How to put a Halti (training lead) on a dog.
Smack bang in the middle of dog-ownership territory is having to take your dog on walks. Or to the vet. Or really anywhere where his behaviour may need to be ‘reined’ in, if the necessity arises. And while some dogs are exceptionally trained and obedient, and respond with alacrity to every verbal command, your average house dog has an attention span far shorter- pretty much in the range of one squirrel away.
Which is why the most obvious and standard practice is to have dogs on training leads, whenever you take them out in public for a walk. It helps you have a literal handle on any situations that may develop, guide your dog with you along your way, and decide and control the pace of the stroll, instead of haring off in every which direction, wherever your dog takes off.
But getting a dog to accept a training lead is where the battle truly begins – it isn’t like a normal dog lead like a retractable dog lead for example. Not all dogs are automatically accepting of Halti type leads on their collar. Don’t be surprised if the first few times (or first few dozen times, depending on how naughty your pooch is), your dog simply flops down belly up at the first tug at the Halti. The trick is to psyche them, into begging you to put it on.
Dogs who aren’t used to training leads yet start with a small learning curve. Initially, introduce your dog to it by letting them sniff it, examine it, and recognize it as a harmless object.
Next, you can leave the Halti attached to their collar, and let them roam around inside the house with it trailing behind them. This will allow them to accept it as an otherwise unremarkable attachment to their collar. But don’t be surprised if you have to rescue it a couple of times, when it’s in danger of being chewed through in boredom.
During this time, it’s also a good idea to play with the dog a little, and do little mock-walks from room to room, so that your dog understands the purpose of the lead. Some dogs pick it up right away, and some others require a couple of days. The important thing is that your dog be comfortable with it.
Another tip is to give your dog plenty of pats and treats when he’s wearing the lead. This helps establish positive association with having the lead on. Also, after the ‘introduction’ part is done, you can then teach your dog a specific command word to come and have the lead clicked on. Whether it’s as simple as his name and “come”, or “walk time!”, the specific word association with having the Halti put on his collar will help train him much faster to it. It’s always a good idea to give him a small treat every time he does this. This will program him to look forward to the leads as well as naturally to the walks that follow. Just make sure you use small treats. No point in contributing to making your good boy a chonker!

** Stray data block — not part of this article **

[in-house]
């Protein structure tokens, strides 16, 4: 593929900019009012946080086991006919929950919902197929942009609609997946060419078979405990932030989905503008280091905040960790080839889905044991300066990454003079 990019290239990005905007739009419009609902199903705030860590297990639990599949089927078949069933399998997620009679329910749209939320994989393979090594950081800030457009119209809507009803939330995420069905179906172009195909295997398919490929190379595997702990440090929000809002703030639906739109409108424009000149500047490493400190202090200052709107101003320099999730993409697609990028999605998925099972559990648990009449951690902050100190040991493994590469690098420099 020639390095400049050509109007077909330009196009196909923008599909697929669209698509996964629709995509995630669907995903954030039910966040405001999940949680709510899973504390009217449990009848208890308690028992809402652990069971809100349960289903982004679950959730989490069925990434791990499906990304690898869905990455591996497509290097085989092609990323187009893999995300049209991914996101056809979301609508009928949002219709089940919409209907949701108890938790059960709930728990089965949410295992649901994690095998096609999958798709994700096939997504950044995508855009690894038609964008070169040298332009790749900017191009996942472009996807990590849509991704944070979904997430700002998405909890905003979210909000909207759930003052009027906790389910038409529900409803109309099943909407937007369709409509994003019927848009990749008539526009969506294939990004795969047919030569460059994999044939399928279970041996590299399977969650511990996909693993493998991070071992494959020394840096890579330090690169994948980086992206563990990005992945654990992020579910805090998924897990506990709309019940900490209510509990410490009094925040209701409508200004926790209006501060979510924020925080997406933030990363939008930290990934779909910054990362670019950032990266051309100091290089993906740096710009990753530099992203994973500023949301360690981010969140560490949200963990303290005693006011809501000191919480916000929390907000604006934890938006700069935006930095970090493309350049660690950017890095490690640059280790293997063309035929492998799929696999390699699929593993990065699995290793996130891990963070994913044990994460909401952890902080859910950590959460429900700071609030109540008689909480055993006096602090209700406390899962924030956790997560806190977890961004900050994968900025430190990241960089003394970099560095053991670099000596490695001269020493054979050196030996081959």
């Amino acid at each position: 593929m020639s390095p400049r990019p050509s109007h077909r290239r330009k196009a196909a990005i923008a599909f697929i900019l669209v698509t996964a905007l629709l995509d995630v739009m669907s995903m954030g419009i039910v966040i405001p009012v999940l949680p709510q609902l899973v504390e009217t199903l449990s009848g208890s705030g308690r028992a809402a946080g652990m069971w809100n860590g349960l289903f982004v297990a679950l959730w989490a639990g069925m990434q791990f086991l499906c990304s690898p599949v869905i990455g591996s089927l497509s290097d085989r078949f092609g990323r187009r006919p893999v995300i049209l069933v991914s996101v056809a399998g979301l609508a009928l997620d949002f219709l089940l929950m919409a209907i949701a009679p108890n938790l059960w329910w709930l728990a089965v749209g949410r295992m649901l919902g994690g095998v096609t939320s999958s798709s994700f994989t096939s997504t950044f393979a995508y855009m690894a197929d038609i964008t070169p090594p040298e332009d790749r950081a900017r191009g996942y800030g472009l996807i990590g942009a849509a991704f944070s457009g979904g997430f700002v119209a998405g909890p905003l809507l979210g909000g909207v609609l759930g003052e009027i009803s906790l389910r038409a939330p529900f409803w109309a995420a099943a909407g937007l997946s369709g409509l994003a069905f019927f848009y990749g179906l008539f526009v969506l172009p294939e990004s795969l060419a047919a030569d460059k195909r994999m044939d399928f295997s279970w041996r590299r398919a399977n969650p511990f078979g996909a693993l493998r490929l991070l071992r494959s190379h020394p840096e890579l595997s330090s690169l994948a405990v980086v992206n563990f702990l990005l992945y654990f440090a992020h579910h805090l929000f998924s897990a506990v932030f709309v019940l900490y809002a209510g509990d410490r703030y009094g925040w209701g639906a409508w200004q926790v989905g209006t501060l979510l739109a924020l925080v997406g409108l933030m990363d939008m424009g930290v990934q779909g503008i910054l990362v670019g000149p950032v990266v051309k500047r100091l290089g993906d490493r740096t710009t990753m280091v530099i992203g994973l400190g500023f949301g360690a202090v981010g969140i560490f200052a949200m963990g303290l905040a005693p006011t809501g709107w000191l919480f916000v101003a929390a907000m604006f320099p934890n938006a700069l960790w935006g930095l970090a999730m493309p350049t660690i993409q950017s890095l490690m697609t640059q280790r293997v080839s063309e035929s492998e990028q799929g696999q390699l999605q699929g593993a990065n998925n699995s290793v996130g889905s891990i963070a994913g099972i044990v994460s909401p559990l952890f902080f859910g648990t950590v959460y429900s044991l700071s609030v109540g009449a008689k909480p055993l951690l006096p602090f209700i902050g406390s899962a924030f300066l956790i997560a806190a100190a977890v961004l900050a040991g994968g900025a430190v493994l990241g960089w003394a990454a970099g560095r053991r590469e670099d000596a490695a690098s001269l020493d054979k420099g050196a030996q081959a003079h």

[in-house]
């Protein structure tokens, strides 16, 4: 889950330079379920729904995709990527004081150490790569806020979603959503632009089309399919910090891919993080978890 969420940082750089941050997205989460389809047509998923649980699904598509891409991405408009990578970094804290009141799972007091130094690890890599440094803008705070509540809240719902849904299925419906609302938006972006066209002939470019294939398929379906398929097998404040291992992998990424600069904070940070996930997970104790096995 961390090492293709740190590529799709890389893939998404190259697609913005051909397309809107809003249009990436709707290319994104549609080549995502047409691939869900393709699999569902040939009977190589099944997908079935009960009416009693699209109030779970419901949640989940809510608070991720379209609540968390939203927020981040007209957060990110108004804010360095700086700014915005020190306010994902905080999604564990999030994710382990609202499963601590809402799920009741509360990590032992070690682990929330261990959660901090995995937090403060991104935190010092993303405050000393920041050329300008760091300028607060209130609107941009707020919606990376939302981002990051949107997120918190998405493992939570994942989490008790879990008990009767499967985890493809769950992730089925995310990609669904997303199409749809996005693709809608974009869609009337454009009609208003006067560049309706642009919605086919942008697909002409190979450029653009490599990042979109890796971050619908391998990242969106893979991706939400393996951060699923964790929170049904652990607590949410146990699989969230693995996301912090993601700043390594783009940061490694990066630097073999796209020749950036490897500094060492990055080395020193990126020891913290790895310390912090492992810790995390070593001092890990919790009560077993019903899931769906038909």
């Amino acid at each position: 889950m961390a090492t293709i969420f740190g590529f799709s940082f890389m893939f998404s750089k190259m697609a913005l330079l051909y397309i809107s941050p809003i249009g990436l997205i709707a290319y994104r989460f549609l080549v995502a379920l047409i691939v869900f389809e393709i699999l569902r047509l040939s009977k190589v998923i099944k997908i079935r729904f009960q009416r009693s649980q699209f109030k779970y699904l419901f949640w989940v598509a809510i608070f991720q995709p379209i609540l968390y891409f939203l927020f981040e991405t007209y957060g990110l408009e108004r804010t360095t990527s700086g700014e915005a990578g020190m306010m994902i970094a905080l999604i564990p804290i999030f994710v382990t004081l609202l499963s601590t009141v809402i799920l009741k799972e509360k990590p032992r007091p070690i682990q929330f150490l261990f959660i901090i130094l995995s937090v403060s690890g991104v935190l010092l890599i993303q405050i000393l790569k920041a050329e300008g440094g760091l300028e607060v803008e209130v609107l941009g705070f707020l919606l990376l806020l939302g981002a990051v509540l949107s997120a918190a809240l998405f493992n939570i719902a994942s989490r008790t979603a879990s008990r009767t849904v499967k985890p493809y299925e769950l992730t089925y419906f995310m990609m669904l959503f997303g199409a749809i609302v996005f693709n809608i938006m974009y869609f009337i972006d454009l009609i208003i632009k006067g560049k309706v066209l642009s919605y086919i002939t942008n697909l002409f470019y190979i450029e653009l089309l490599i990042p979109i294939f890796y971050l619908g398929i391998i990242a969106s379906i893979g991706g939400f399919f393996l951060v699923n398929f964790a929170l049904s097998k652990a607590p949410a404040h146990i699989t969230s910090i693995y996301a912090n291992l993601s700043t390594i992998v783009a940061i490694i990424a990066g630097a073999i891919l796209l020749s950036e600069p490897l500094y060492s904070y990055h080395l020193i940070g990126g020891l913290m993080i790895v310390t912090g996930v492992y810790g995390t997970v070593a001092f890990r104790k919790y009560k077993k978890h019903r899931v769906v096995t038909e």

It may seem like an unnecessary step but this part of training has surprising advantages. For example, you won’t always be putting a lead on your dog at home, when he’s already relaxed and at ease. Suppose you’re at the park, or at the groomer’s, and you have to leash your dog again, it won’t do to have to chase him around in circles for it. A simple verbal command that he’s trained to, in contrast, is a very effective solution to all this.
Once your dog has become accustomed to walking with you on a Halti inside your house, take him a step further and walk in the yard or right outside the house, to let him understand that the dynamic does not change with place. Sure, he might give you some funny looks in the beginning (what’s the biped up to now, hmm?), but once your dog seems at ease with following your command on lead in that short space, he’ll be ready to graduate to a full blown walk!
A lot of this is naturally easier said than done. Some dogs go absolutely bonkers when clipped, and go through mind-boggling gymnastic sequences to get it off. Others simply flop down and do their best cat imitation. A little persistence will help you get both onto the same page.
And then you also have the jackrabbit types, whose owner is running being dragged behind them in whatever general direction the dog wants. This is precisely what you want never to do. Your dog should be able to walk with you with a lax leash, not even strained taut. To achieve this, you have to plant yourself like a tree and force your dog to get over his canine toddler tantrum. Once he’s burnt it out of his system, he’ll be more compliant. Mind you, if your dog is persistently aggressive or hyperactive, there’s a fair chance you aren’t tiring him out enough. In these cases, you’ll have to keep active till he’s burnt his excess energy off and is ready to go home (as are you!)
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